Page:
7.  Create a squeeze page for lead generation.  A squeeze page is just what it sounds like -- a web site page that "squeezes" contact info out of a visitor.  I have a content-rich ebook that I give away to new visitors.  One of my promotional strategies is to list the domain for that squeeze page,, and write very compelling copy about why they would want this information. I get 10-15 new subscribers per day with this technique.

8.  Make an offer in your signature file.  Don't overlook the power of an effective email signature.  Whether you use it on a discussion list, online forum, online networking site, or just in an email that gets forwarded to someone else, ensure your signature file works for you.  In it, make an offer for your free give-away and let the reader know how they can receive that info. I've been hooked more than once by a compelling email signature -- they really work!  You can see mine here:

9.  Create a visual icon for your newsletter.  Visitors respond better to pictures than words.  If they can see a visual representation of your newsletter or of your give-away, they are more likely to see the value in what you're offering and part with their contact info. 

10.  Use a pop-up or pop-over box on your web site. Yes, pop-up boxes are annoying, but they're quite effective.  There are many new varieties now available that look like sticky notes or a paper list, or ones that seem to bounce on your screen.  Most of these newer varieties are not blocked by pop-up blocker software.  You'll want to use one that's eye-catching, contains a very compelling offer to subscribe, and won't be blocked by your visitor's browser.

11.  Make subscribing to your newsletter your #1 goal at events.  Anytime I attend an in-person networking event or speak at a meeting, my primary goal is to get people to subscribe to my email newsletter.  I simply ask people to indicate they want to receive my newsletter by placing an "X" on the back of their business card, and then I add them to my list and they are sent my opt-in message.  At one event, I had to tell the women at my table what I needed in the next 30 days, and I said I wanted subscribers to my newsletter.  Every woman at the table gave me her card and said, "Sign me up!"

12.  Offer a free sample or your archives for viewing.  Some visitors have to be shown before they bite, so show them where you archive your prior issues and let them experience first-hand all the value you offer in your newsletter.  Once convinced, they'll sign up!

13. Ask for referrals from your readers.  In your newsletter or on your web site, ask your readers to "tell a friend" about your newsletter.  There are both free and paid services that offer this option, being one of the more popular ones.

14.  Get your articles published in other ezines.  Writing articles and having them published online or in other people's newsletters or blogs has been a tremendous asset in helping me grow my list.  Make sure that your article resource box (the info that appears about you at the end of your article) includes your compelling offer to get readers to sign up for your newsletter and receive your free gift.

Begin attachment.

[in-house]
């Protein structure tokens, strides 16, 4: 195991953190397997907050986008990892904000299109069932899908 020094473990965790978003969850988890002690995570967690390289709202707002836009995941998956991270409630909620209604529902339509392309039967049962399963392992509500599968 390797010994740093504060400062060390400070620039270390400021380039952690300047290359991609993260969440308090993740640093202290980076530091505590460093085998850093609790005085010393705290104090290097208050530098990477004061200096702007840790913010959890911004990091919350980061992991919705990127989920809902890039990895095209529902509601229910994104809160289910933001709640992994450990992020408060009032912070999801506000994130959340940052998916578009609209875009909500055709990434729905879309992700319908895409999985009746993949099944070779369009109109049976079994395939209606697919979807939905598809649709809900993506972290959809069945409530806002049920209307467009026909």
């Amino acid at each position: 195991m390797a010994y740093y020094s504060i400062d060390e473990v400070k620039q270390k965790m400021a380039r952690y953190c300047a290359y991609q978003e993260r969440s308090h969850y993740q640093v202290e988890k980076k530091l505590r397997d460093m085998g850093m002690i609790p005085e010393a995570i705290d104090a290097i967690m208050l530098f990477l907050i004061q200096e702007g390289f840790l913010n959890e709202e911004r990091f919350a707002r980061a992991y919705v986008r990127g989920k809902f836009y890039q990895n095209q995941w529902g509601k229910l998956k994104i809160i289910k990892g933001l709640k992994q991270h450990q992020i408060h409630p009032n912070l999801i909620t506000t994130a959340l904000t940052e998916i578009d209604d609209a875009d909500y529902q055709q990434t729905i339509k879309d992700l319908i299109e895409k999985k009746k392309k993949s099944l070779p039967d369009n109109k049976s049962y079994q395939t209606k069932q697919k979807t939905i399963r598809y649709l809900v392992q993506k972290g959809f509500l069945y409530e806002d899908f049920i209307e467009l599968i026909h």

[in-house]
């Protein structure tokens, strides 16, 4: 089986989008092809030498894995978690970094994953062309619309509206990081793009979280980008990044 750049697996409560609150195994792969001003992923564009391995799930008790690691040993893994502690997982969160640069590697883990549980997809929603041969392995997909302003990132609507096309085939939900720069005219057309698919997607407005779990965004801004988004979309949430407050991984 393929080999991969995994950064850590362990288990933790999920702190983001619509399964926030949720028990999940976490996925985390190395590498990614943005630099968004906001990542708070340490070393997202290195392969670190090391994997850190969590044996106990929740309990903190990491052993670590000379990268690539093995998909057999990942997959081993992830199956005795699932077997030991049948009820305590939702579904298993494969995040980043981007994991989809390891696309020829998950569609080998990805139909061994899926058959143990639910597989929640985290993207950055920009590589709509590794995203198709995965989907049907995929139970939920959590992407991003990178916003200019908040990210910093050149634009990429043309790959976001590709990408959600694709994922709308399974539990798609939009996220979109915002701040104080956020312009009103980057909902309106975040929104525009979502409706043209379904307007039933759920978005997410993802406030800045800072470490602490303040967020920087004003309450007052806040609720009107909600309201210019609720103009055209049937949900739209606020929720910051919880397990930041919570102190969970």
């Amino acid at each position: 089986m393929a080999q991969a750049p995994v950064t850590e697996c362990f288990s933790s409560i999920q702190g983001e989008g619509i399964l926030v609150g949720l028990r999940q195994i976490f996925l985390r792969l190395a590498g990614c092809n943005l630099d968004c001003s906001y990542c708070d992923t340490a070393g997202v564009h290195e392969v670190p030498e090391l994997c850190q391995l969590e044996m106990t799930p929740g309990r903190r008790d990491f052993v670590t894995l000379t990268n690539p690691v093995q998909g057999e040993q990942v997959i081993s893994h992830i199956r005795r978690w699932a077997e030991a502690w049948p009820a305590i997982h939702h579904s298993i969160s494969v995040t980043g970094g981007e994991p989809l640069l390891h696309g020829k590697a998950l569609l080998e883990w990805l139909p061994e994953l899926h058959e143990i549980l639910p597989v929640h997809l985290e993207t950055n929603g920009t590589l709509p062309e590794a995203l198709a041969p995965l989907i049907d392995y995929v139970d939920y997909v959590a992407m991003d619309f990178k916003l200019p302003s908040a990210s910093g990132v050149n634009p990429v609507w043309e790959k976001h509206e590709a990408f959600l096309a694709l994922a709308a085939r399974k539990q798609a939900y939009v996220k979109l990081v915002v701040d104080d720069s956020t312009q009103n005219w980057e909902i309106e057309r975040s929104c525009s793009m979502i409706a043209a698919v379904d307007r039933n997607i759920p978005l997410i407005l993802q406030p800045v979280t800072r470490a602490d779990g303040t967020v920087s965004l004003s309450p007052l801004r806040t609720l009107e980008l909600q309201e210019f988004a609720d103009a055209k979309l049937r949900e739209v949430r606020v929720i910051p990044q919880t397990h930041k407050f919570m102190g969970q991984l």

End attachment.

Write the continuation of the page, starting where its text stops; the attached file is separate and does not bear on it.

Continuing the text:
15.  Advertise on the back of your business card. The back of my business card contains compelling copy about the free give-away I offer for subscribing to my newsletter.  Don't let the back of your business card go to waste and stay blank -- make that space work for you by helping you add subscribers to your newsletter list.

Growing your list takes time.  Better to have well-qualified prospects on your list who are truly interested in what you offer than a large list of people who never read what you write.  Implement 1-2 of these strategies each week to grow your well-qualified email newsletter list.

(c) 2006 Donna Gunter

Online Business Resource Queen (TM) and Coach Donna Gunter helps self-employed service professionals learn how to get more clients online at To sign up for more FREE tips like these and claim your FREE gift, TurboCharge Your Online Marketing Toolkit, visit her site at

Tip - Deleting Emails from Outlook  

Here is a simple tip for deleting emails from your folders in Outlook.  If you highlight the file to delete and hold down the shift key as you click the delete icon “X” in the tool bar, you can delete the file completely without it going to your Deleted Items folder.  Just be careful not to delete a valuable file.  Outlook will give you a warning message and ask you if you are sure that you want to permanently delete the item(s).  This saves you from having to deal with it later.  

If you want to delete a range of files (like those in your Junk folder), highlight the first one in the range, move your cursor down to the last file in the range and hold down the shift key as you click it with your mouse.  This will highlight the entire range of files.  If you want to delete all of them, hold down the shift key as you follow the instructions in the first paragraph.  

That wraps up our issue for this week.  Until next week, stay tuned.  

John and Linda Howe


If you are changing email addresses in the future, put a note on your calendar to send us a blank email after you have changed your address.  Send the blank email to:  We want you to remain a subscriber to our newsletter!

It is OK to go ahead and join our subscriber list with more than one email address.  You never know when an email will be blocked these days.  The SPAM filters are getting tighter and tighter and are blocking many legitimate emails.

If a friend sent you this newsletter, you need to send a blank email to:

and we will send you your own copy on the next issue.